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Tech & Science Astronomers spot one of the oldest stars ever

03:07  06 november  2018
03:07  06 november  2018 Source:   bgr.com

One of the Milky Way’s satellite galaxies started leaking into another

One of the Milky Way’s satellite galaxies started leaking into another As chaotic as life is here on Earth, it's not often that we have time to look up at the night sky and ponder the infinite frontier, much less keep track of what's going on out there. 

Astronomers now believe it to be an incredible 13.5 billion years old . Its small size and dim shine made it hard to spot , and the team suggests that there might be plenty of other ultra- old stars sitting around the Milky Way that have remained undetected because we simply can’t see them all that well.

Astronomers now believe it to be an incredible 13.5 billion years old . Its small size and dim shine made it hard to spot , and the team suggests that there might be plenty of other ultra- old stars sitting around the Milky Way that have remained undetected because we simply can’t see them all that well.

Astronomers spot one of the oldest stars ever© Provided by BGR Our Solar System is incredibly old by human standards. The Sun, sitting in the center, is thought to be just over 4.6 billion years old, which is an almost unfathomable amount of time to you and I. But it’s actually not all that impressive when it comes to stars.

A new survey of one particular star here in our own Milky Way galaxy reveals that it’s a whole lot older than anyone thought. In fact, it’s old enough to make our own star look like a youngster by comparison. The elderly star is called (deep breath) 2MASS J18082002–5104378 B, and what it lacks in a flashy name it more than makes up for in age. Astronomers now believe it to be an incredible 13.5 billion years old.

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Our Solar System is incredibly old by human standards. The Sun, sitting in the center, is thought to be just over 4.6 billion years old , which is an almost unfathomable amount of time to you and I . But it's actually not all that impressive when it comes to stars . A new survey of one particular star .

The first stars to form in the universe likely flicked on around 200 million years after the Big Bang. These early stars were forged out of the material that was As these stars lived out their lives, they converted their starter elements into progressively heavier elements, which astronomers call “metals.”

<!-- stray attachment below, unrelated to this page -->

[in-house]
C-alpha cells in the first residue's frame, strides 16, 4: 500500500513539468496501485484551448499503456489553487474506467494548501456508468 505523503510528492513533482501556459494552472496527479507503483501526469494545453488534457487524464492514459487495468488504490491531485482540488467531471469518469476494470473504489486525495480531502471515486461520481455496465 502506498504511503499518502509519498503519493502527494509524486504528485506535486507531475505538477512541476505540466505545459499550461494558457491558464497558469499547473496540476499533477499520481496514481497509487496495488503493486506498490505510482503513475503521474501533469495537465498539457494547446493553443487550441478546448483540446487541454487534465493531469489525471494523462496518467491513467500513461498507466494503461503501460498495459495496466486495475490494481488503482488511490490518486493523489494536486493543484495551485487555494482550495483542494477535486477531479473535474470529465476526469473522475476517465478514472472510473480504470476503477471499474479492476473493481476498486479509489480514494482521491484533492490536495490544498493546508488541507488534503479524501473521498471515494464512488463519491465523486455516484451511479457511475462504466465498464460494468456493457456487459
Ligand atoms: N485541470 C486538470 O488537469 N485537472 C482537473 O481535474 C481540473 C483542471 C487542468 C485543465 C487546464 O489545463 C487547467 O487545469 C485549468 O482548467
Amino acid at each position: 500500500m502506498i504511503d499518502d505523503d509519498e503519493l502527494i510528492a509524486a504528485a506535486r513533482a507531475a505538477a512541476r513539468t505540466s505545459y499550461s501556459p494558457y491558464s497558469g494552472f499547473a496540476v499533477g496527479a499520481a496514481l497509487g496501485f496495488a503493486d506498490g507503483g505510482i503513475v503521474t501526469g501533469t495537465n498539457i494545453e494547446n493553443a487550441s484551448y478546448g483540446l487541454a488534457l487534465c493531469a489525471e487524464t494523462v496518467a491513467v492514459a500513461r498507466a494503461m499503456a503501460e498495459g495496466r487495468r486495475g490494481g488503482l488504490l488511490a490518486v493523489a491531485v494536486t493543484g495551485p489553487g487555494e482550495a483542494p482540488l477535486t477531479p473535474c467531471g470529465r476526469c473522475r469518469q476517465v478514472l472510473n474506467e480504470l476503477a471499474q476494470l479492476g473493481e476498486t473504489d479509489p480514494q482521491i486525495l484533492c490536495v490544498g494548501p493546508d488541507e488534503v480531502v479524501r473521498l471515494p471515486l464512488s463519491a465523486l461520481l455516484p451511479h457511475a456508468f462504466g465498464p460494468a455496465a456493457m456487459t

2MASS J18… you know what? Let’s just call it “the Old Star,” for now. The Old Star gave away its age thanks to its incredibly low mass and metal content. Researchers believe that newer stars tend to be very high in metallicity, but the Old Star’s metal content is incredibly low. It’s also very small, weighing in at only around 1/10th of the mass of our own Sun.

“We’ve never discovered a star so low mass and made of so few grams of metals,” astrophysicist Andrew Casey, co-author of the study published in The Astrophysical Journal, told ScienceAlert. “This discovery tells us that the very first stars in the Universe didn’t have to all be massive stars that died long ago. These ancient stars could form from very small amounts of material, which means some of those relics from soon after the Big Bang could still exist today.”

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Astronomers Spot Oldest Galaxy Ever Detected By Looking Back In. This 9-Gigapixel Image —With 84 Million Stars — Of the Milky Way Will Give You And recently, astronomers just spotted one of the brightest yet. Understanding the physics behind these events will let astronomers delve deeper

The most distant star explosions in the universe have now been discovered, suggesting scientists may one day see the deaths of the first stars to arise after the Big Bang, researchers say. In the past 12 years, astronomers have detected a new class of supernova, so-called super-luminous supernovas

So, how has the star managed to stay alive for so long? Well, its small size actually plays in its favor, as very large stars tend to burn through their fuel much faster than the particularly tiny ones. The Old Star only just breaks the known mass limit to facilitate the burning of hydrogen, so it’s very slowly using up its fuel over billions of years.

Its small size and dim shine made it hard to spot, and the team suggests that there might be plenty of other ultra-old stars sitting around the Milky Way that have remained undetected because we simply can’t see them all that well.

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